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Technology

CAP Compliance team launches sector-compliance project in computing sector.

Following proactive monitoring and a recent increase in complaints, CAP says it is now working with eBay to communicate and enforce a 2010 ASA ruling (against Central Computers Corporation (UK) Ltd) which essentially prohibits advertisers from combining the speeds of two or more individual PC processors to give an overall speed.  In that case, an ad for a computer on an internet auction site was headlined “DUAL CORE 4.4GHZ”.  Text below stated “CPU Speed 2200mHz x2 (2.2Ghz x2) Older P4 Equal To A Powerful 8GHZ!”.  The ASA upheld a complaint that the ad was misleading because it was inaccurate to combine the speeds of two independent cores of a dual core computer to give an overall speed.  The ASA noted that the two processors within the computer worked independently of one another and although they enabled the computer to multi-task more efficiently, the overall speed of the product was not calculated on the accumulation of those two processors’ individual speeds.

CAP now expects affected advertisers to take immediate action to ensure their listings, websites and other ads are compliant.  The Compliance team will closely monitor listings in this sector from 21 March 2016, with a view to taking enforcement action against non-compliant advertisers from that date.  To read the CAP press release “A process of Compliance: Multi-core processor speeds” (18 February 2016) and for a link to the ASA Ruling on Central Computers Corporation (UK) Ltd (7 July 2010), click here.

PhonepayPlus publishes consultation on five pieces of Guidance for providers of Premium Rate Services.

PhonepayPlus has published a public consultation on five pieces of Guidance that have been amended or developed afresh.  The regulator says that it is “seeking to offer clear and accessible Guidance to PRS providers and other stakeholders”.

The consultation comes after PhonepayPlus undertook a widespread review into its current Guidance.  The “Guidance Development Project” considered each piece of Guidance and whether it required amendment.  PhonepayPlus says that scoping activities during the review included close dialogue with industry representatives to test the regulator’s own analysis.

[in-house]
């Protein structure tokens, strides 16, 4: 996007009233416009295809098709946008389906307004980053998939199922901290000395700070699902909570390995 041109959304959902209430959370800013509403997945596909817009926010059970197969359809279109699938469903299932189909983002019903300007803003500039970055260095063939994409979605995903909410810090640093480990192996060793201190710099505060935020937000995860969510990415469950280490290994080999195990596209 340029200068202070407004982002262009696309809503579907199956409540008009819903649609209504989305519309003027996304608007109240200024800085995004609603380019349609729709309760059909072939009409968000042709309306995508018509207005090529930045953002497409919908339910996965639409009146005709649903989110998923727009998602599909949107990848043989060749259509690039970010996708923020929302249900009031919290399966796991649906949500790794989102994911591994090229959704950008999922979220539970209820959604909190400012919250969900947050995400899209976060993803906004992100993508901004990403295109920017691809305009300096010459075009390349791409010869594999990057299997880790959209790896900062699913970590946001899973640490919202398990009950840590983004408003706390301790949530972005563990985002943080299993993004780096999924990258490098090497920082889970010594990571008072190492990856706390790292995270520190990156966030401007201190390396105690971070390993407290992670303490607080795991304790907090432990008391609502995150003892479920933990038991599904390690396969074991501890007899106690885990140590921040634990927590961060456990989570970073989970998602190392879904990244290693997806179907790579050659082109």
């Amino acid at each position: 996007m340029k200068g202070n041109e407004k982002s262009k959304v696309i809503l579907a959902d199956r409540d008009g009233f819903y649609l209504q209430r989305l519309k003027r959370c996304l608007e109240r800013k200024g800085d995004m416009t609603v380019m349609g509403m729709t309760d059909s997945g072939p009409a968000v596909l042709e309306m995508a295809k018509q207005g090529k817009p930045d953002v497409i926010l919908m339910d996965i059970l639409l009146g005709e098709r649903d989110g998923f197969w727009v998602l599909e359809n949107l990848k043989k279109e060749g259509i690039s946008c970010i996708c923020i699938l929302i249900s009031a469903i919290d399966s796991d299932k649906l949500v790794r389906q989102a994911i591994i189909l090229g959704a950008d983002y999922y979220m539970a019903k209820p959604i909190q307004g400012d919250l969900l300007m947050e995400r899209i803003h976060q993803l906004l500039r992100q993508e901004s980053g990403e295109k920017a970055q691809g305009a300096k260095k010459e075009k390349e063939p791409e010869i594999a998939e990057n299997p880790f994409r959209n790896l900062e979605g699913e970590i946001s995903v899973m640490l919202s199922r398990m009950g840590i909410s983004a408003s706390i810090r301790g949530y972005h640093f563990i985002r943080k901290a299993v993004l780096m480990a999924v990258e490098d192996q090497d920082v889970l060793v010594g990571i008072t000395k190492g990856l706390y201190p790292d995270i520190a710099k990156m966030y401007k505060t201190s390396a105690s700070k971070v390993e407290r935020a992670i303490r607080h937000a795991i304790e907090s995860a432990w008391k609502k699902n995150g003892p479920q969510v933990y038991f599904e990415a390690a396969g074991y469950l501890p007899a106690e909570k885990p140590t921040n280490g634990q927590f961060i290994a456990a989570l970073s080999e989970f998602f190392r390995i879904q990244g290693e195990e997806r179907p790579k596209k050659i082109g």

The five pieces of Guidance that have been amended or developed afresh relate to:

  • advice services;
  • digital marketing and promotions;
  • enabling consumer spend control;
  • method of exit from a service; and
  • subscription services.

PhonepayPlus has also published a summary assessment of all the Guidance in question.

Guidance on addressing vulnerability was considered as part of the review.  Following initial consultation with industry and other stakeholders PhonepayPlus has decided to consult separately on this issue in the Spring.

The consultation runs until 11 April 2016.  To access the consultation and for details on how to respond, click here.

European Commission launches Online Dispute Resolution platform.

The Commission says that the Online Dispute Resolution (ODR) platform offers a single point of entry that allows EU consumers and traders to settle their disputes in relation to both domestic and cross-border online purchases.  This will be achieved by directing disputes to national Alternative Dispute Resolution (ADR) bodies that are connected to the platform and have been selected by Member States according to qualifying criteria and notified to the Commission.

Key features of the platform include:

  • it is user-friendly and accessible on all types of devices. Consumers can fill out the complaint form on the platform in three simple steps;
  • it gives users the opportunity to conduct the entire dispute resolution procedure online; and